I love to watch hummingbirds, I find them captivating. A few weekends ago we were at a rustic cabin. Where the owner had recently placed a giant hummingbird feeder with fresh homemade nectar! Upon arrival at the cabin there were about a dozen of those little hummingbirds buzzing all around the feeder and crepe myrtle close by.
For those of you who have been in a small swarm of hummingbirds, you are familiar with the low and rhythmic hum of their wings. I swear to you, the proximity to this swarm sounded like we were in the midst of a beehive. By the time I got over the sensory overload, I darted to the van and grabbed my camera.
Now, when I say, “darted to the van,” I mean that I shambled clumsily over uneven terrain crashing torso first into the side of my van. Upon rising to my feet I opened the drivers-side sliding door and tore into my camera pack with reckless abandon. With lens caps strewn about the cargo hold, I emerged to find the swarm oblivious to my antics and my left flip-flop missing.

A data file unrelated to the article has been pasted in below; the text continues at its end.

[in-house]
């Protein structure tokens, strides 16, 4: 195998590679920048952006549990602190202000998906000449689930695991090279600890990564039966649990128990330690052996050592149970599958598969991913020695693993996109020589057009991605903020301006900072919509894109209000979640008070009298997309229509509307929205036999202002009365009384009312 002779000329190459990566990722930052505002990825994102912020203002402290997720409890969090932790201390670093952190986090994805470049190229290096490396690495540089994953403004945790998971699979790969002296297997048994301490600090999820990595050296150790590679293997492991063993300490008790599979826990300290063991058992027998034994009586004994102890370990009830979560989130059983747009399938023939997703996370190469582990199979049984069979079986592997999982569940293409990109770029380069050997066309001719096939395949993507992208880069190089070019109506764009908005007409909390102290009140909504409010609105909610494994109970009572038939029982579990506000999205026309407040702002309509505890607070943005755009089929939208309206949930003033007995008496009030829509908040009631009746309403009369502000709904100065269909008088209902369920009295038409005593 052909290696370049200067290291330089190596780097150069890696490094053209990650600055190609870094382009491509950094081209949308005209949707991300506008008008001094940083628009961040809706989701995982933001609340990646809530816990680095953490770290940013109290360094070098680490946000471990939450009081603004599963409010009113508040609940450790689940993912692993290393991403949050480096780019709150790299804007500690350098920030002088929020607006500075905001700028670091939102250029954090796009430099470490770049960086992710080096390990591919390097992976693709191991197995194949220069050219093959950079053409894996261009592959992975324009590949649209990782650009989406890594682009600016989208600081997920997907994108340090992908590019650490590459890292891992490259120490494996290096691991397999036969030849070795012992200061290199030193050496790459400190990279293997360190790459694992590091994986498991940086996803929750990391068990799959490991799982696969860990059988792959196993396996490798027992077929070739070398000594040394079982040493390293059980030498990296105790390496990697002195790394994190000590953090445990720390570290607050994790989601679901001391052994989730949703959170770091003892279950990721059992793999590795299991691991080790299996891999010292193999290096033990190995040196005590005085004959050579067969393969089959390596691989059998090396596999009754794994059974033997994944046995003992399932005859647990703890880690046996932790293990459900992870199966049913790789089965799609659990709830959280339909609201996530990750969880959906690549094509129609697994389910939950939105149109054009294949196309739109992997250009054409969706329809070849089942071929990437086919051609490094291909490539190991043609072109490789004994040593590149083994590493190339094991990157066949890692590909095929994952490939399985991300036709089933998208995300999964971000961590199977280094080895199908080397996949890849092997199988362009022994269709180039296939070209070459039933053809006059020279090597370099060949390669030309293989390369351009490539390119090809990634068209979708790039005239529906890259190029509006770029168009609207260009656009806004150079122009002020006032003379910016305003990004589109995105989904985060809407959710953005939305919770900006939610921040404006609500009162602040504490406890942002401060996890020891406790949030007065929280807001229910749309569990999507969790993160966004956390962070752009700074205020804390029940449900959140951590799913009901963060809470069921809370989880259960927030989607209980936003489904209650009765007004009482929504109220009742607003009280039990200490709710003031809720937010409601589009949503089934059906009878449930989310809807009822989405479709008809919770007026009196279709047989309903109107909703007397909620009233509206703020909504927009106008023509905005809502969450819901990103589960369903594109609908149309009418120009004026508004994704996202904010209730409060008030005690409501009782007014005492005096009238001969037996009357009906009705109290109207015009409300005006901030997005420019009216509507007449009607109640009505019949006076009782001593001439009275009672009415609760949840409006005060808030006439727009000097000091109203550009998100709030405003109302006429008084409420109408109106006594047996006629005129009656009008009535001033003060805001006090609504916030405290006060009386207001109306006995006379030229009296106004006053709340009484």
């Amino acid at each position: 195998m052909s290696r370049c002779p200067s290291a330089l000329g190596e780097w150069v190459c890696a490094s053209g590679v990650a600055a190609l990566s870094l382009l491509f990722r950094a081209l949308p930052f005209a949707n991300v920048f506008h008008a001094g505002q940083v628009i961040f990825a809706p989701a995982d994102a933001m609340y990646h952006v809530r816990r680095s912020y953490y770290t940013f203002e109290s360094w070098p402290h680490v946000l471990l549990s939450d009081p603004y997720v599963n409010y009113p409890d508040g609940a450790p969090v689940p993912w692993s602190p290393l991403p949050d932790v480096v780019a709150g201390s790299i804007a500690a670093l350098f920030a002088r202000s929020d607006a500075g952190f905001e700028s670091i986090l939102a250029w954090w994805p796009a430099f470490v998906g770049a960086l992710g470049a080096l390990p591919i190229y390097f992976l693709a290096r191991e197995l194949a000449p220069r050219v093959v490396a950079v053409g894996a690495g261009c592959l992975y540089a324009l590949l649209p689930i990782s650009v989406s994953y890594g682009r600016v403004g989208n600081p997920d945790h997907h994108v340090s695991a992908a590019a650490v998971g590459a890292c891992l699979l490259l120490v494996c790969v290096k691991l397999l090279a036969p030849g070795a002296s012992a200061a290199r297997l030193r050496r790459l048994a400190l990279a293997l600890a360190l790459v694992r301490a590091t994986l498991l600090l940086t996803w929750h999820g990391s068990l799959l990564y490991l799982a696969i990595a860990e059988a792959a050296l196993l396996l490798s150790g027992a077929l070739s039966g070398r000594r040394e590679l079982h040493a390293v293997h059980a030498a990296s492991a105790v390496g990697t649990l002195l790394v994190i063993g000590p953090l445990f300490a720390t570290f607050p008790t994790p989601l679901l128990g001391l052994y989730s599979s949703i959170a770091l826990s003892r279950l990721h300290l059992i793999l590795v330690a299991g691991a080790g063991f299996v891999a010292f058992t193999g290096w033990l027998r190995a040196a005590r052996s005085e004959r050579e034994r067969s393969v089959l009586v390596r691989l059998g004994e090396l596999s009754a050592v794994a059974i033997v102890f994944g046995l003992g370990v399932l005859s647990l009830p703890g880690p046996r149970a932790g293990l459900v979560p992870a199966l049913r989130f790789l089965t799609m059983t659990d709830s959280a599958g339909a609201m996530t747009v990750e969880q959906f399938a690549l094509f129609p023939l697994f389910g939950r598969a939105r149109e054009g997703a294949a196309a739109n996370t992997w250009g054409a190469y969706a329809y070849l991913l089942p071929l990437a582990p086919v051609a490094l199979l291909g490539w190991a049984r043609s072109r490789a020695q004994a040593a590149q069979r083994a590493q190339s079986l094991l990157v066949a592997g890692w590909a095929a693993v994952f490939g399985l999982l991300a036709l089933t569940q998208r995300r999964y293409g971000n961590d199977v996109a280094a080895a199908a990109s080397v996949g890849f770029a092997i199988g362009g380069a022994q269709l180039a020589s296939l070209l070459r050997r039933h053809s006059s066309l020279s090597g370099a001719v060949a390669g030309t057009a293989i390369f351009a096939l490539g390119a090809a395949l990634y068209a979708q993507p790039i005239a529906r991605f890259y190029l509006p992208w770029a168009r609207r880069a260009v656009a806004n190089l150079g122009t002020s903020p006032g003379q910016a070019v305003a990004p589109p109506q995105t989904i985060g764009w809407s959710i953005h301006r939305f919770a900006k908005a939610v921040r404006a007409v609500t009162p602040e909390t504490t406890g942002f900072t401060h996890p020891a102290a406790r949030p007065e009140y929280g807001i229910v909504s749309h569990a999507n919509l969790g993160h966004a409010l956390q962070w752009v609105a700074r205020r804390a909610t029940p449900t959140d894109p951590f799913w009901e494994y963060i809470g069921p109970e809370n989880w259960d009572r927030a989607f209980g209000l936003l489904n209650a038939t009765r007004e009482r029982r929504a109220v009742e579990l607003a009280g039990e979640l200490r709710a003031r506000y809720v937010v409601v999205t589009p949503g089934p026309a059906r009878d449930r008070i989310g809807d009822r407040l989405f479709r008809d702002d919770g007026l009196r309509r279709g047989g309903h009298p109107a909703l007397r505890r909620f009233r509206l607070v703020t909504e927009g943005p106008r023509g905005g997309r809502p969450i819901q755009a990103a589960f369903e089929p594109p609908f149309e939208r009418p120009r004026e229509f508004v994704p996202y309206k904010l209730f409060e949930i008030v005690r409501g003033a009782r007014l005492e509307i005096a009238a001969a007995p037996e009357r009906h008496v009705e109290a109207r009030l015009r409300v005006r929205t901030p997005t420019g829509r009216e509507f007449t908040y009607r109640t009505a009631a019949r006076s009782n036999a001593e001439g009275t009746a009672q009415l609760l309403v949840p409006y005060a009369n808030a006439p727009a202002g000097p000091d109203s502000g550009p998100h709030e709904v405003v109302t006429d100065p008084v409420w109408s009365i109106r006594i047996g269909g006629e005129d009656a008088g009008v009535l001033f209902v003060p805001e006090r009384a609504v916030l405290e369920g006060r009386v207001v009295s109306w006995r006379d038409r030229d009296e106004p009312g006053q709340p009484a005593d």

Not unlike a zombie from a Netflix Original Series, I slowly crept along the fence-line and into position to strike… A series of continuous shutter snaps later, I captured a time-lapse of numerous hummingbirds resting, feeding and swarming the fresh nectar. Fortunately for me, when I left the house and packed my gear, I had remembered to take my 400mm telephoto lens. I absolutely adore this lens for capturing birds at a range of about 15-30 yards.
In the end, I not only got some nice shots, but I didn’t scare off the birds either. In fact, the birds were so omnipresent all weekend and oblivious to my antics, that I really could have just taken my time and would have got all these same, or at least similar shots, the whole of the weekend.